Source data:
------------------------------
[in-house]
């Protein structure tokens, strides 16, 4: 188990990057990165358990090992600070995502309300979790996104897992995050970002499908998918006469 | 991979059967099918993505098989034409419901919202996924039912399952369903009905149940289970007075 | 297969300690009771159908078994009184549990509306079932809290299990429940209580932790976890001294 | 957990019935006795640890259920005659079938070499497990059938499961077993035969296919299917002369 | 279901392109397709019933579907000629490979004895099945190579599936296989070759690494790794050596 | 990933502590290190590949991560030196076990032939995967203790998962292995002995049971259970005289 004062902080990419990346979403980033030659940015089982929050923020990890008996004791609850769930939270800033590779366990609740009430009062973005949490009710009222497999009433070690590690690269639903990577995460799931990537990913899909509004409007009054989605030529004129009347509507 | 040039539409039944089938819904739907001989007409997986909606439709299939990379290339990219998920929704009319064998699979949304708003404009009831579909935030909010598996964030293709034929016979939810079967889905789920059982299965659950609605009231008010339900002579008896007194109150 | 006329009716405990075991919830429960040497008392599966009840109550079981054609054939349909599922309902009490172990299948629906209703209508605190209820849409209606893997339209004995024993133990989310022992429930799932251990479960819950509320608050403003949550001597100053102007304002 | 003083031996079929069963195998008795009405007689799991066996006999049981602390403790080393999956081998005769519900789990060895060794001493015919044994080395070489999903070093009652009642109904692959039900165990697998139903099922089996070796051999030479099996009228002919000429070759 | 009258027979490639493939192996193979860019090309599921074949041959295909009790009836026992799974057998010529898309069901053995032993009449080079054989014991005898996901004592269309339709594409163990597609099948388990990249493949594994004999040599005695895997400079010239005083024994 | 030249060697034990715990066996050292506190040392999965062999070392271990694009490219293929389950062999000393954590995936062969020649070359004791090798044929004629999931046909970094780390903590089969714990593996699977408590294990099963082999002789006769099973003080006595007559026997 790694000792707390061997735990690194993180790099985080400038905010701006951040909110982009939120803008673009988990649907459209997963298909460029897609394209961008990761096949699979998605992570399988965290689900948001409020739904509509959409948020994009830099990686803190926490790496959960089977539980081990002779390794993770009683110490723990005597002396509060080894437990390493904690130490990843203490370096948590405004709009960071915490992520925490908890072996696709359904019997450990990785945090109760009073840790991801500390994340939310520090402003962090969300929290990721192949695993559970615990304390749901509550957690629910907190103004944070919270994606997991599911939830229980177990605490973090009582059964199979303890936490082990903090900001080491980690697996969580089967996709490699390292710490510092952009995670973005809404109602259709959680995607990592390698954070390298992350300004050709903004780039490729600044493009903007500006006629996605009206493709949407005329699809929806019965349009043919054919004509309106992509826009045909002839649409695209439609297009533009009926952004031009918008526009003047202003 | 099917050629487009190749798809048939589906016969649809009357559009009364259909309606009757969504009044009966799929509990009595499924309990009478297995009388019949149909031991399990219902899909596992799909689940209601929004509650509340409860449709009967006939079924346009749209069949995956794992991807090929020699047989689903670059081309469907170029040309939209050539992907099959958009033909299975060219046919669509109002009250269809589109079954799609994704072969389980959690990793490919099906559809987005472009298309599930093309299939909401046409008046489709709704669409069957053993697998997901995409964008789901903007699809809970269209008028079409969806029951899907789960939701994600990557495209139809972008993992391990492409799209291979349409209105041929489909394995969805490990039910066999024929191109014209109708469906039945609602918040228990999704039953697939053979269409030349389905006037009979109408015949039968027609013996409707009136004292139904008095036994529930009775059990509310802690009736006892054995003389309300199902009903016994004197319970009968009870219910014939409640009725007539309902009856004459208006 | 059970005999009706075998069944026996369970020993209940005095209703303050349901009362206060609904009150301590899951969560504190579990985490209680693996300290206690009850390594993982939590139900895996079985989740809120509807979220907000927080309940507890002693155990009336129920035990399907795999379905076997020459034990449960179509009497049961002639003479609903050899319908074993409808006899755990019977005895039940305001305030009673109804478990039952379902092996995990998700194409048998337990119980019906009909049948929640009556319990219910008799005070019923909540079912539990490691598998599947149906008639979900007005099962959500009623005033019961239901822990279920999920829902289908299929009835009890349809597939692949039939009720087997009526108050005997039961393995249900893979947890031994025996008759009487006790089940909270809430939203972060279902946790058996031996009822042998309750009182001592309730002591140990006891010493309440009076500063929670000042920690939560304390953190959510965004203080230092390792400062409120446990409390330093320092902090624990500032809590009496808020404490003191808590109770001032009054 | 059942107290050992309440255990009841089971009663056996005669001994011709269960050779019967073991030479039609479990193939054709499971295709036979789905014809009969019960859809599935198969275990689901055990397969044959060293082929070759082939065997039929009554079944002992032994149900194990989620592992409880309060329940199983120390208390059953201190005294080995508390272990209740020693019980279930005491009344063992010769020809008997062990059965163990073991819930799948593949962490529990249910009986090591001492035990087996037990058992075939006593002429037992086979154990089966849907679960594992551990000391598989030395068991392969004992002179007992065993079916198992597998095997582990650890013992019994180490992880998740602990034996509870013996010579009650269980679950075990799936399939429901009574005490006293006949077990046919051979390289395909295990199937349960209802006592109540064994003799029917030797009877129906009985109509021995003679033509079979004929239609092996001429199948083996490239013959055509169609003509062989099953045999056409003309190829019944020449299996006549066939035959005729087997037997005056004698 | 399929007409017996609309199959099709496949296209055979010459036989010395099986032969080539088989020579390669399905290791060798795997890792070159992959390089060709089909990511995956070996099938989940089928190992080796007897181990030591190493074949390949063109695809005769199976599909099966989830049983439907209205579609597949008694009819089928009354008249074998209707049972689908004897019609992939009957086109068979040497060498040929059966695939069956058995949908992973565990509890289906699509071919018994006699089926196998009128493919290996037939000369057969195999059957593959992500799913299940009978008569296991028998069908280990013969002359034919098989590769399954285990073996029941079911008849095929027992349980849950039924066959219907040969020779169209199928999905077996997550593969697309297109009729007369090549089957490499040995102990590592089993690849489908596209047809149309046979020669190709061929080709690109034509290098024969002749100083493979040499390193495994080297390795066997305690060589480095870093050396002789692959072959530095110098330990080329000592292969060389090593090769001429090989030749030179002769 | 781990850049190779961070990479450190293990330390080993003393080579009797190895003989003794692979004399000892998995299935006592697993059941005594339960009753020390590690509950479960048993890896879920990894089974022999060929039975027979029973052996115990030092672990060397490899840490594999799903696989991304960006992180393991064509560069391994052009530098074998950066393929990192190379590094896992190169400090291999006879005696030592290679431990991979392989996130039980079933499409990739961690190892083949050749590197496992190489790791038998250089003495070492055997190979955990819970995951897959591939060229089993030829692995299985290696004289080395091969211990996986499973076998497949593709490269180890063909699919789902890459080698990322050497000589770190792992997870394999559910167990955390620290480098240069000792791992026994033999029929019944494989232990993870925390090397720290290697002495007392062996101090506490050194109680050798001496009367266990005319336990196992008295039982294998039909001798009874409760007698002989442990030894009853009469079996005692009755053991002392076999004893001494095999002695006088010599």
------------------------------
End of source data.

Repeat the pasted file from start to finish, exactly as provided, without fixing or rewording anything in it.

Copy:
[in-house]
């Protein structure tokens, strides 16, 4: 188990990057990165358990090992600070995502309300979790996104897992995050970002499908998918006469 | 991979059967099918993505098989034409419901919202996924039912399952369903009905149940289970007075 | 297969300690009771159908078994009184549990509306079932809290299990429940209580932790976890001294 | 957990019935006795640890259920005659079938070499497990059938499961077993035969296919299917002369 | 279901392109397709019933579907000629490979004895099945190579599936296989070759690494790794050596 | 990933502590290190590949991560030196076990032939995967203790998962292995002995049971259970005289 004062902080990419990346979403980033030659940015089982929050923020990890008996004791609850769930939270800033590779366990609740009430009062973005949490009710009222497999009433070690590690690269639903990577995460799931990537990913899909509004409007009054989605030529004129009347509507 | 040039539409039944089938819904739907001989007409997986909606439709299939990379290339990219998920929704009319064998699979949304708003404009009831579909935030909010598996964030293709034929016979939810079967889905789920059982299965659950609605009231008010339900002579008896007194109150 | 006329009716405990075991919830429960040497008392599966009840109550079981054609054939349909599922309902009490172990299948629906209703209508605190209820849409209606893997339209004995024993133990989310022992429930799932251990479960819950509320608050403003949550001597100053102007304002 | 003083031996079929069963195998008795009405007689799991066996006999049981602390403790080393999956081998005769519900789990060895060794001493015919044994080395070489999903070093009652009642109904692959039900165990697998139903099922089996070796051999030479099996009228002919000429070759 | 009258027979490639493939192996193979860019090309599921074949041959295909009790009836026992799974057998010529898309069901053995032993009449080079054989014991005898996901004592269309339709594409163990597609099948388990990249493949594994004999040599005695895997400079010239005083024994 | 030249060697034990715990066996050292506190040392999965062999070392271990694009490219293929389950062999000393954590995936062969020649070359004791090798044929004629999931046909970094780390903590089969714990593996699977408590294990099963082999002789006769099973003080006595007559026997 790694000792707390061997735990690194993180790099985080400038905010701006951040909110982009939120803008673009988990649907459209997963298909460029897609394209961008990761096949699979998605992570399988965290689900948001409020739904509509959409948020994009830099990686803190926490790496959960089977539980081990002779390794993770009683110490723990005597002396509060080894437990390493904690130490990843203490370096948590405004709009960071915490992520925490908890072996696709359904019997450990990785945090109760009073840790991801500390994340939310520090402003962090969300929290990721192949695993559970615990304390749901509550957690629910907190103004944070919270994606997991599911939830229980177990605490973090009582059964199979303890936490082990903090900001080491980690697996969580089967996709490699390292710490510092952009995670973005809404109602259709959680995607990592390698954070390298992350300004050709903004780039490729600044493009903007500006006629996605009206493709949407005329699809929806019965349009043919054919004509309106992509826009045909002839649409695209439609297009533009009926952004031009918008526009003047202003 | 099917050629487009190749798809048939589906016969649809009357559009009364259909309606009757969504009044009966799929509990009595499924309990009478297995009388019949149909031991399990219902899909596992799909689940209601929004509650509340409860449709009967006939079924346009749209069949995956794992991807090929020699047989689903670059081309469907170029040309939209050539992907099959958009033909299975060219046919669509109002009250269809589109079954799609994704072969389980959690990793490919099906559809987005472009298309599930093309299939909401046409008046489709709704669409069957053993697998997901995409964008789901903007699809809970269209008028079409969806029951899907789960939701994600990557495209139809972008993992391990492409799209291979349409209105041929489909394995969805490990039910066999024929191109014209109708469906039945609602918040228990999704039953697939053979269409030349389905006037009979109408015949039968027609013996409707009136004292139904008095036994529930009775059990509310802690009736006892054995003389309300199902009903016994004197319970009968009870219910014939409640009725007539309902009856004459208006 | 059970005999009706075998069944026996369970020993209940005095209703303050349901009362206060609904009150301590899951969560504190579990985490209680693996300290206690009850390594993982939590139900895996079985989740809120509807979220907000927080309940507890002693155990009336129920035990399907795999379905076997020459034990449960179509009497049961002639003479609903050899319908074993409808006899755990019977005895039940305001305030009673109804478990039952379902092996995990998700194409048998337990119980019906009909049948929640009556319990219910008799005070019923909540079912539990490691598998599947149906008639979900007005099962959500009623005033019961239901822990279920999920829902289908299929009835009890349809597939692949039939009720087997009526108050005997039961393995249900893979947890031994025996008759009487006790089940909270809430939203972060279902946790058996031996009822042998309750009182001592309730002591140990006891010493309440009076500063929670000042920690939560304390953190959510965004203080230092390792400062409120446990409390330093320092902090624990500032809590009496808020404490003191808590109770001032009054 | 059942107290050992309440255990009841089971009663056996005669001994011709269960050779019967073991030479039609479990193939054709499971295709036979789905014809009969019960859809599935198969275990689901055990397969044959060293082929070759082939065997039929009554079944002992032994149900194990989620592992409880309060329940199983120390208390059953201190005294080995508390272990209740020693019980279930005491009344063992010769020809008997062990059965163990073991819930799948593949962490529990249910009986090591001492035990087996037990058992075939006593002429037992086979154990089966849907679960594992551990000391598989030395068991392969004992002179007992065993079916198992597998095997582990650890013992019994180490992880998740602990034996509870013996010579009650269980679950075990799936399939429901009574005490006293006949077990046919051979390289395909295990199937349960209802006592109540064994003799029917030797009877129906009985109509021995003679033509079979004929239609092996001429199948083996490239013959055509169609003509062989099953045999056409003309190829019944020449299996006549066939035959005729087997037997005056004698 | 399929007409017996609309199959099709496949296209055979010459036989010395099986032969080539088989020579390669399905290791060798795997890792070159992959390089060709089909990511995956070996099938989940089928190992080796007897181990030591190493074949390949063109695809005769199976599909099966989830049983439907209205579609597949008694009819089928009354008249074998209707049972689908004897019609992939009957086109068979040497060498040929059966695939069956058995949908992973565990509890289906699509071919018994006699089926196998009128493919290996037939000369057969195999059957593959992500799913299940009978008569296991028998069908280990013969002359034919098989590769399954285990073996029941079911008849095929027992349980849950039924066959219907040969020779169209199928999905077996997550593969697309297109009729007369090549089957490499040995102990590592089993690849489908596209047809149309046979020669190709061929080709690109034509290098024969002749100083493979040499390193495994080297390795066997305690060589480095870093050396002789692959072959530095110098330990080329000592292969060389090593090769001429090989030749030179002769 | 781990850049190779961070990479450190293990330390080993003393080579009797190895003989003794692979004399000892998995299935006592697993059941005594339960009753020390590690509950479960048993890896879920990894089974022999060929039975027979029973052996115990030092672990060397490899840490594999799903696989991304960006992180393991064509560069391994052009530098074998950066393929990192190379590094896992190169400090291999006879005696030592290679431990991979392989996130039980079933499409990739961690190892083949050749590197496992190489790791038998250089003495070492055997190979955990819970995951897959591939060229089993030829692995299985290696004289080395091969211990996986499973076998497949593709490269180890063909699919789902890459080698990322050497000589770190792992997870394999559910167990955390620290480098240069000792791992026994033999029929019944494989232990993870925390090397720290290697002495007392062996101090506490050194109680050798001496009367266990005319336990196992008295039982294998039909001798009874409760007698002989442990030894009853009469079996005692009755053991002392076999004893001494095999002695006088010599």